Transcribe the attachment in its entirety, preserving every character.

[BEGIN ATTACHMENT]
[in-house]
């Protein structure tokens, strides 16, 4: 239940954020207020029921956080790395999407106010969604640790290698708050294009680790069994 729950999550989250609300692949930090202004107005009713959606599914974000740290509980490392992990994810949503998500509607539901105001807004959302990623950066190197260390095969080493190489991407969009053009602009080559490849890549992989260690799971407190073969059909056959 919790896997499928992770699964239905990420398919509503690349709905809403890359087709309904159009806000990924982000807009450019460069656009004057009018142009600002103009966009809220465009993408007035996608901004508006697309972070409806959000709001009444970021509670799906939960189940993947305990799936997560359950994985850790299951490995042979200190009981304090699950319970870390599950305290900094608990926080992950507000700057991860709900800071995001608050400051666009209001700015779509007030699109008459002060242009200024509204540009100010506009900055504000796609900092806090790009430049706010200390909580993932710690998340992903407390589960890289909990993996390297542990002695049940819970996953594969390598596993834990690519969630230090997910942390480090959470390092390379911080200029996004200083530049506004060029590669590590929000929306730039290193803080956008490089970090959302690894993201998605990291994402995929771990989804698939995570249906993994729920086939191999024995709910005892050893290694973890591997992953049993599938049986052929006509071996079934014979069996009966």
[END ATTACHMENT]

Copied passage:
[in-house]
């Protein structure tokens, strides 16, 4: 239940954020207020029921956080790395999407106010969604640790290698708050294009680790069994 729950999550989250609300692949930090202004107005009713959606599914974000740290509980490392992990994810949503998500509607539901105001807004959302990623950066190197260390095969080493190489991407969009053009602009080559490849890549992989260690799971407190073969059909056959 919790896997499928992770699964239905990420398919509503690349709905809403890359087709309904159009806000990924982000807009450019460069656009004057009018142009600002103009966009809220465009993408007035996608901004508006697309972070409806959000709001009444970021509670799906939960189940993947305990799936997560359950994985850790299951490995042979200190009981304090699950319970870390599950305290900094608990926080992950507000700057991860709900800071995001608050400051666009209001700015779509007030699109008459002060242009200024509204540009100010506009900055504000796609900092806090790009430049706010200390909580993932710690998340992903407390589960890289909990993996390297542990002695049940819970996953594969390598596993834990690519969630230090997910942390480090959470390092390379911080200029996004200083530049506004060029590669590590929000929306730039290193803080956008490089970090959302690894993201998605990291994402995929771990989804698939995570249906993994729920086939191999024995709910005892050893290694973890591997992953049993599938049986052929006509071996079934014979069996009966």